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  • John Scott

The Top Country Music Keywords, Explained


Starting as a 6-day-a-week radio DJ at age 14, I have been in the music business for a million years. I was an executive and talent at radio stations across the country - from Memphis to Dallas, Connecticut to California. As a result of hearing hit records over and over, I am no longer able to enjoy much of anything from the mid seventies to the early 2000s. I hate the Beatles. I'm sick of Led Zeppelin. If I hear "The Reflex" by Duran Duran I reach for the mute button as fast as I can. I played Tina Turner's "What's Love Got To Do With It" on the air every 90 minutes for 9 months. Can't hear it ever again. I'm sick of all of it.

I was knee-deep in sugary Top 40 songs and album rock anthems for so long the pleasure has been removed.

Some of the songs our band plays meets this fatigue criteria. I told the guys I don't love them, but I enjoy very much playing those songs with them and lots of people DO love them! I think they get it..

Recently I have been consuming modern country music. Never was a fan, so it's all new to me. Since I am tired of absolutely zero songs of this genre, I started absorbing it all. It didn't take long to notice some recurring theses and keywords.

Beer.

To listen to country music as a non drinker must be torturous. Beer is consumed by practically everyone in every verse of every song,

Whiskey.

Lots of drankin' going on in these songs. Artists tend to drink whiskey with beer, or on the rocks. In every song. Crown and Jack Daniels seem to be preferred.

Trucks.

Big trucks. Beer and whiskey is consumed on the tailgates of these vehicles. In every song.

There are no bucket seats in country music trucks, by the way. The girl is always sitting in the middle, right next to her man.

Fridays.

Because that's when high school football is played.

High School Football.

Hard to find a song which does not celebrate this sport. Lots of references to Friday night lights, stadium lights, homecoming, etc.

Neon.

I have not been to a true country bar in a while, but do they all have neon lights above the dance floor? Country music says they do. In almost every song.

Sundresses / Jeans / Boots.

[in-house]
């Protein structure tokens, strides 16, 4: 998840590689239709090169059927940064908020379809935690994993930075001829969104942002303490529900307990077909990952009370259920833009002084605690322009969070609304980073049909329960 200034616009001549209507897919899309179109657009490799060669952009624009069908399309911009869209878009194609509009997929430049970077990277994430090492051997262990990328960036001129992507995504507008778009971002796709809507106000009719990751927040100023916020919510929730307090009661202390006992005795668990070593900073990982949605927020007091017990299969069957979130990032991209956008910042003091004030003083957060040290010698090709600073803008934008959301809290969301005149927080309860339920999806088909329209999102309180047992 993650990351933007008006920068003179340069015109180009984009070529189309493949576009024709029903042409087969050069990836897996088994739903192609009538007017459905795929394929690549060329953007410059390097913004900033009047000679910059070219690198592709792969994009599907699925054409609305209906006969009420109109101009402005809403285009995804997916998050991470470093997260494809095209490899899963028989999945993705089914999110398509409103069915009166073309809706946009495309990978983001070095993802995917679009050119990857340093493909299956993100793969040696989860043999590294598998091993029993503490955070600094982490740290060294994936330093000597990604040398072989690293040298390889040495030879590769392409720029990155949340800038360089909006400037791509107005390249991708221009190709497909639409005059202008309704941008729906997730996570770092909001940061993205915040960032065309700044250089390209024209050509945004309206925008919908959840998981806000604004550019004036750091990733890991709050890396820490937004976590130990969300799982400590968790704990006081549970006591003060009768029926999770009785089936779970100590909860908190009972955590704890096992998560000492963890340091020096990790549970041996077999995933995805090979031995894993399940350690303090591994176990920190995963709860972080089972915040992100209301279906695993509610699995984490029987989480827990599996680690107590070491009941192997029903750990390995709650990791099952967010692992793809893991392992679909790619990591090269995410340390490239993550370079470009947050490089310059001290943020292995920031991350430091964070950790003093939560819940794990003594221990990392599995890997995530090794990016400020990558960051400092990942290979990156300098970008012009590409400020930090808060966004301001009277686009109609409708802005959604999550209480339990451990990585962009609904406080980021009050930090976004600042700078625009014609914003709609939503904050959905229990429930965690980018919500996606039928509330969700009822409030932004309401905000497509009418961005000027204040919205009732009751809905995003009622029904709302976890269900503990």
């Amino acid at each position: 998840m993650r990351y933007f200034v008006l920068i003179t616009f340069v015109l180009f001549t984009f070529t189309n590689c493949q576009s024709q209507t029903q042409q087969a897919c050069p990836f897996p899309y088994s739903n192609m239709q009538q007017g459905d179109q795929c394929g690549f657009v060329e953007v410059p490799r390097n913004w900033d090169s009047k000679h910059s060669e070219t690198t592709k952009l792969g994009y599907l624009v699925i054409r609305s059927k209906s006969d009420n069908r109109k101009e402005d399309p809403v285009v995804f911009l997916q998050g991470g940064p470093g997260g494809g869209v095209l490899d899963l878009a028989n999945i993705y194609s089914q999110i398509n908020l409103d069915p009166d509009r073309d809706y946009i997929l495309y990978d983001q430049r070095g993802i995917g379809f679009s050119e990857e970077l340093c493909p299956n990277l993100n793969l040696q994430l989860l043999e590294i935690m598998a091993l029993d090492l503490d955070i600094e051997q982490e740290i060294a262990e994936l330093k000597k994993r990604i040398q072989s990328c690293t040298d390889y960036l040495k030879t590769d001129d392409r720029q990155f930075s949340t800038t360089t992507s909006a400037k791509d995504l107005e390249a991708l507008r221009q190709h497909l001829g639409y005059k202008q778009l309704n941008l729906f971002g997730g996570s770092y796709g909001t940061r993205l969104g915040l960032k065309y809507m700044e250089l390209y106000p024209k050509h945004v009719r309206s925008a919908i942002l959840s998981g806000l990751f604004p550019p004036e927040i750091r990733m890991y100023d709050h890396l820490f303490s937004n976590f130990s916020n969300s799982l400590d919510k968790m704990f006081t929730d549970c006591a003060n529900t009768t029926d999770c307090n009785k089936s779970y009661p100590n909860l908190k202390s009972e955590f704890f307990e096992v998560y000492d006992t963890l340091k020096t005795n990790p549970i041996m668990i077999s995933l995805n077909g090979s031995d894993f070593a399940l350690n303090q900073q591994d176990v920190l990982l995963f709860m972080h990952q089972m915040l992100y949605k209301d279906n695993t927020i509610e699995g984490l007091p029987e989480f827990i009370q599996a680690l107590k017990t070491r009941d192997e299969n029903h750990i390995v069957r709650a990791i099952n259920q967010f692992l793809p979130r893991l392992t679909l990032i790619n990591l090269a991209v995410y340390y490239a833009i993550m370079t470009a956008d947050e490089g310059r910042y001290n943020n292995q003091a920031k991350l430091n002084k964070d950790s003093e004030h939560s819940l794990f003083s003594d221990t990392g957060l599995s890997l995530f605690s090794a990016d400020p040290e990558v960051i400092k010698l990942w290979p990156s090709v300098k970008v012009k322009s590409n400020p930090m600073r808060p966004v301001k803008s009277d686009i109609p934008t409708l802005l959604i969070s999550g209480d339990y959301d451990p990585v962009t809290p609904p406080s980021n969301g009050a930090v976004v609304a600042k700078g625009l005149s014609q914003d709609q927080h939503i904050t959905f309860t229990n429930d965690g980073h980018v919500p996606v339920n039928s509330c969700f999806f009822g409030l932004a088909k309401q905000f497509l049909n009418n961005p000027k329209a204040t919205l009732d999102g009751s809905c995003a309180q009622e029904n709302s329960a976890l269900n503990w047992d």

Our male country songwriters do enjoy a good sundress. The females ones do as well. Many references to the sexy factor of these items show up in much of the country top 40.

Moonlight.

In the truck, bedroom, on the lawn; lots of country folk are doing a fair share of sitting underneath it, on the tailgate of a truck, drinking beer and whiskey and figuring out how to get laid.

Hair.

In those jeans, or in that red sundress, all types of hair is described. Waterfall curls, ballcap hair, ponytails, windblown as well - because the windows of the pickup truck are always down. Country music celebrates perpetual summer, by the way. Haven't heard a songs about snow yet.

Porches.

Mama's porch. Daddy's porch. Sippin' sweet tea on the porch. Preacher comes to visit, so let's sit a spell on the porch. Kisses are stolen on porches, under moonlight, after a night a neon light raining down on our characters.

The findings of my initial research? The lyrics of much of the country top 40 are:

"I was driving my truck with a girl sitting next to me on that bench seat in a sundress and long flowing hair with the windows down in the moonlight after the football game on Friday night. We went to the bar to drink beer and do shots of Jack and dance under neon lights."

I'm not a hater. Some of these songs are awesome. Not all are cliche. They're honest, simple songs about rural and small town America, a way of life that many city folks have no clue about and have no business criticizing. Some of the songs are a bit ridiculous, but others are genius.

Maybe dad's impala will dip our toes into a modern country song or two. Remove the banjo and/or fiddle and a lot of this is basically rock and roll anyway.

Chris Stapleton comes to mind. He's the GOAT.

#dadsimpala #JohnScott

dad's impala

folsom CA

management and booking:
dadsimpalaband@gmail.com
415.203.4168